Dr Steven Matthews’s plasma spray gun research is at present focused in two diverse areas. Both involve working in collaboration with other universities and both involve use of thermal plasma spray facilities at Holster Engineering, a commercial company based in Tokoroa.

Using magnesium in body implants

Collaboration with the Department of Chemical and Materials Engineering at the University of Auckland involves plasma spraying hydroxyapatite coatings onto medical implants made from magnesium.

Currently, medical implants are primarily made of materials such as titanium alloys. In applications where the implant supports parts of the body while they repair and regrow, additional surgery is required to remove the implant after the body has healed.

The idea behind using magnesium for implants is that it can be dissolved away slowly in the body by natural processes without the need for additional surgery to remove it after the body has healed. However, corrosion of magnesium in the body releases hydrogen gas. If too much gas is produced, it is difficult for the body to deal with. The concept behind the use of a hydroxyapatite coating on the magnesium is to slow down but not stop the rate of magnesium corrosion so that the body can process the corrosion products. The hydroxyapatite coating has a composition similar to bone and will also dissolve in the body while at the same time helping to support bone growth.

Analysing the spraying process

Since hydroxyapatite is a very high melting-point ceramic, plasma spraying is one of the only ways in which this material can be processed into a coating form suitable for implants. In this application, the coating structure must be tailored to have a controlled amount of interconnected porosity to allow body fluids to penetrate in to generate corrosion of the magnesium and to allow the corrosion products to slowly seep out.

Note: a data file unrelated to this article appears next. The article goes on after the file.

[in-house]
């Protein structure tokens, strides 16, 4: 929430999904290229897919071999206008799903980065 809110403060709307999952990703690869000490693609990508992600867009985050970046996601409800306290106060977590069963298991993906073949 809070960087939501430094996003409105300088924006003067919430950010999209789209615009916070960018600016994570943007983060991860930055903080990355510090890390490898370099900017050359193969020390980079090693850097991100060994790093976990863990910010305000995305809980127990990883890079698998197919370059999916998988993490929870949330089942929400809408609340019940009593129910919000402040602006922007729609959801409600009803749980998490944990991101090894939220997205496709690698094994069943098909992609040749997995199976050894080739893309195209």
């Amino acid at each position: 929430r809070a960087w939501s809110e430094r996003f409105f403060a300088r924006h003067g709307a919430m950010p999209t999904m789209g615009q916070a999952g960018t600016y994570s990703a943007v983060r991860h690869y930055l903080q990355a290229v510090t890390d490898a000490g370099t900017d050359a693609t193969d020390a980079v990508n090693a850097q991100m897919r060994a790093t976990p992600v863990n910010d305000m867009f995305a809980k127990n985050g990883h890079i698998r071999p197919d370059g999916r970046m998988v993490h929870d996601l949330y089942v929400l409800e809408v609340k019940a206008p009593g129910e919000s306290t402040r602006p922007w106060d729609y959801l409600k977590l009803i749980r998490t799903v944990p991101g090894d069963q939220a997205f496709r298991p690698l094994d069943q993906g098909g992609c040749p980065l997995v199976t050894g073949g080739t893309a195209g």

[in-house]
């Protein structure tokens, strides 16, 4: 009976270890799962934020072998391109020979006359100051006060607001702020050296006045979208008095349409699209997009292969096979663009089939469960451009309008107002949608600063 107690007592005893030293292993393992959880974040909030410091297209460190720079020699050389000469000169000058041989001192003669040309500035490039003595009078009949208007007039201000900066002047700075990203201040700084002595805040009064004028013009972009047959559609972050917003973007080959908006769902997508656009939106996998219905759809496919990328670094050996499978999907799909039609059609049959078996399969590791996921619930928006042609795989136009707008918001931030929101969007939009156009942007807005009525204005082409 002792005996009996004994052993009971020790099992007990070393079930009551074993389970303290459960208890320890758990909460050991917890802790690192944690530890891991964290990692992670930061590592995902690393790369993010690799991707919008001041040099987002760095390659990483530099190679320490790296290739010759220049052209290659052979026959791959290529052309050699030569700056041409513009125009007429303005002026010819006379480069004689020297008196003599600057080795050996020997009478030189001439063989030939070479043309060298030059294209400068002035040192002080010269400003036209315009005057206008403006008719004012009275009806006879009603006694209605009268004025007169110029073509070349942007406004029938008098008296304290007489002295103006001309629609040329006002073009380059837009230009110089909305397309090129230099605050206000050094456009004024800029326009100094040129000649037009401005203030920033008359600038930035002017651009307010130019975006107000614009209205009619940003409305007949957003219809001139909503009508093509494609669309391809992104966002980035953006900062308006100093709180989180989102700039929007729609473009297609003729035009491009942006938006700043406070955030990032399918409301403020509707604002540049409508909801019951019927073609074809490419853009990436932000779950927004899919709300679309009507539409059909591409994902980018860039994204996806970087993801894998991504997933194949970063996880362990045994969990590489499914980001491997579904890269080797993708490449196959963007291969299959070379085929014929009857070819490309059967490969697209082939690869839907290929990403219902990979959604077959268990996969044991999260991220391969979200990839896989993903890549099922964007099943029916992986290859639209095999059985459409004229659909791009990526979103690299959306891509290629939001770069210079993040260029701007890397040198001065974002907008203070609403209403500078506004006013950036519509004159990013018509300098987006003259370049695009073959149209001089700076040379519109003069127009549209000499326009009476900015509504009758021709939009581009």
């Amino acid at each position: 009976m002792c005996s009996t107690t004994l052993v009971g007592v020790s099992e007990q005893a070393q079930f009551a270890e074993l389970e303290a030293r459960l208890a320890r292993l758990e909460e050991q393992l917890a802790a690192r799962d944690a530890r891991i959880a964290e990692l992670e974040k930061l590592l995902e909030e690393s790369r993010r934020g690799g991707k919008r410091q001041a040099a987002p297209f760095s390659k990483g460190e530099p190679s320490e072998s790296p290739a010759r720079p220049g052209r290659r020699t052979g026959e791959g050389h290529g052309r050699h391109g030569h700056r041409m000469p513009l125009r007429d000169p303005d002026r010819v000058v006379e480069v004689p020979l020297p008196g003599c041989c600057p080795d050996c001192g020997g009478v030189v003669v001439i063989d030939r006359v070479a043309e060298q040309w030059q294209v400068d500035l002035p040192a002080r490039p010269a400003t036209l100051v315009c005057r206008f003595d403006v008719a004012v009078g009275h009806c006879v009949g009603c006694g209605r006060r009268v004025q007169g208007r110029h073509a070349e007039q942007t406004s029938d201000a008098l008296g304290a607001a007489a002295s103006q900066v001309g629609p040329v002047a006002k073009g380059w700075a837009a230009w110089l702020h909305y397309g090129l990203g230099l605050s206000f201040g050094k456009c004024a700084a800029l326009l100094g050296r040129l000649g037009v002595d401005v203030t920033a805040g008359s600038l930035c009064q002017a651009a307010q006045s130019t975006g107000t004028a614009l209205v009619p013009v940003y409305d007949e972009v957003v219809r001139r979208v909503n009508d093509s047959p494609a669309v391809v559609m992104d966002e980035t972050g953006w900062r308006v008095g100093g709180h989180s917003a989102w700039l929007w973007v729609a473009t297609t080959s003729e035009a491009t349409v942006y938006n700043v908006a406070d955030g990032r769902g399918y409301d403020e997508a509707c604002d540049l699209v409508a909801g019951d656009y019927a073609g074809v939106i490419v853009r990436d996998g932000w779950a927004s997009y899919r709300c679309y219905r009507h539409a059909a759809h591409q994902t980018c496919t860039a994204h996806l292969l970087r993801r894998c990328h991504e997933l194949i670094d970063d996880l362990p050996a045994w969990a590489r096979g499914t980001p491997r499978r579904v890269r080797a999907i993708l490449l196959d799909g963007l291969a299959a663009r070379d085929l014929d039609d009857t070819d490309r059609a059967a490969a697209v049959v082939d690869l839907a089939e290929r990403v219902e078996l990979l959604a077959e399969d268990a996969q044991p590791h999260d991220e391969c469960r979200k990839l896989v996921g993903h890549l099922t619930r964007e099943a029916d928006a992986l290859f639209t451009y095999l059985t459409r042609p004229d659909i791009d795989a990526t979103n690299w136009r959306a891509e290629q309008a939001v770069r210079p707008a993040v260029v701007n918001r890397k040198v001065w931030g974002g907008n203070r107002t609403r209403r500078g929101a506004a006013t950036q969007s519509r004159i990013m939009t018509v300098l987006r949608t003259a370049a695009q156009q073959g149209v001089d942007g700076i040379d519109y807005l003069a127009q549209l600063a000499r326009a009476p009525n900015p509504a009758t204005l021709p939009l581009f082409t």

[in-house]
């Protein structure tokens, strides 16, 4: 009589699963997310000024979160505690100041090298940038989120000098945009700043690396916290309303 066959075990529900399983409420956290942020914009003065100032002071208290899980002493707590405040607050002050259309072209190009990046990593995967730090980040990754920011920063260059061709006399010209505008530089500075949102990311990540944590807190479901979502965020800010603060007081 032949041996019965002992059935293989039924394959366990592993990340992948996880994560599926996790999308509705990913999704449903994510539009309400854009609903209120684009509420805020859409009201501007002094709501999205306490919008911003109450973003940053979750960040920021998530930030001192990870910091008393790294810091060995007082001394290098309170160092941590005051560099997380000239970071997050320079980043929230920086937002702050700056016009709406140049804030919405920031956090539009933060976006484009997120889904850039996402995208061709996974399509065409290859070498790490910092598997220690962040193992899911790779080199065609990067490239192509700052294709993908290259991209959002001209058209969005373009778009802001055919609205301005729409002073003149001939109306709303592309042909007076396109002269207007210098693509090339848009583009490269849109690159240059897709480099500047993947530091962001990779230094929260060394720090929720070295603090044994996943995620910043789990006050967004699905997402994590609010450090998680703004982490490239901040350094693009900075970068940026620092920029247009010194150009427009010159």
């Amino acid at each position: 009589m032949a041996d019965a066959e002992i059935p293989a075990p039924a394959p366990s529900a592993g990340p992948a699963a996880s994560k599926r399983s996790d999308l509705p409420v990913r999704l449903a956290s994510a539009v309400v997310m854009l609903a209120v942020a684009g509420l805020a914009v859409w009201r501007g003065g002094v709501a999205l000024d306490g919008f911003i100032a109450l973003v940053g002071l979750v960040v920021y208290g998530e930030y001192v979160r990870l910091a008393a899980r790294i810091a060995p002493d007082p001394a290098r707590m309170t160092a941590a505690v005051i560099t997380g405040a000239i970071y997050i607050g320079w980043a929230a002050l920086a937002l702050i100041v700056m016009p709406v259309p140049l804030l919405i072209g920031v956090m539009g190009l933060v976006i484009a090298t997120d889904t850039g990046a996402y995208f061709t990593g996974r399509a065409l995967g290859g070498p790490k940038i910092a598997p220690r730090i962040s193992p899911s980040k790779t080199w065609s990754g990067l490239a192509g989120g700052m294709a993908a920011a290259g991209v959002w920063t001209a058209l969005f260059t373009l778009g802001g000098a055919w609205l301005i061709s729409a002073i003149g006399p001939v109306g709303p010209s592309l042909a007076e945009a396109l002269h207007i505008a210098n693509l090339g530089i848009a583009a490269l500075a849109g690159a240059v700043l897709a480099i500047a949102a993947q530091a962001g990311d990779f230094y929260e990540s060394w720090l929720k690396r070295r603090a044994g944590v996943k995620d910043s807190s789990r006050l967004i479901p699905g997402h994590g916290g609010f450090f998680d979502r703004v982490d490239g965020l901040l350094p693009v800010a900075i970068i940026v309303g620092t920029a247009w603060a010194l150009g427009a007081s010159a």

In order to generate this coating structure, numerous plasma spray parameters were analysed, including the gun power, the spray distance, the angle of the gun to the substrate, the powder size distribution and the number of spray passes.

Using plasma spraying to apply titanium coatings

Working in association with the University of Waikato Materials and Process Engineering Group, the second area of research relates to titanium powder metallurgy and the plasma spraying of titanium coatings. It is a national project being championed by the Titanium Industry Development Association (TiDA).

Titanium is a low-density corrosion-resistant metal with a huge number of applications. For example, it is used in the aerospace industry, building industry, sports goods industry and as implants in a number of surgical procedures.

Being able to apply a titanium coating by plasma spraying finely divided titanium powder onto a substrate extends the number of applications for this useful metal. However, there is a problem that needs to be resolved. At the high temperature of the plasma, the molten titanium droplets tend to oxidise as they travel in air from the plasma gun to the substrate. When they splat onto the substrate, the presence of titanium oxide can interfere with the adhesion and cohesion of the splats. The coating formed not only acquires a very thin protective oxide layer on the outside (good) but also oxide clusters within the coating (bad).

Optimising the spraying process

To overcome this oxide problem, a lot of work has been done with optimising the parameters of the spray gun, for example, different plasma gases, different powers of the plasma and spray distances were looked at. In addition, a shrouding system has been trialled that protects the titanium particles from the point where they are injected into the plasma until after they have hit the substrate surface. To date, this research has produced encouraging results.

Atmospheric plasma spraying generates very high noise levels along with UV radiation and intense visible light, so suitable protective eyewear, clothing and earmuffs need to be worn by operators at all times.

    Published 29 April 2014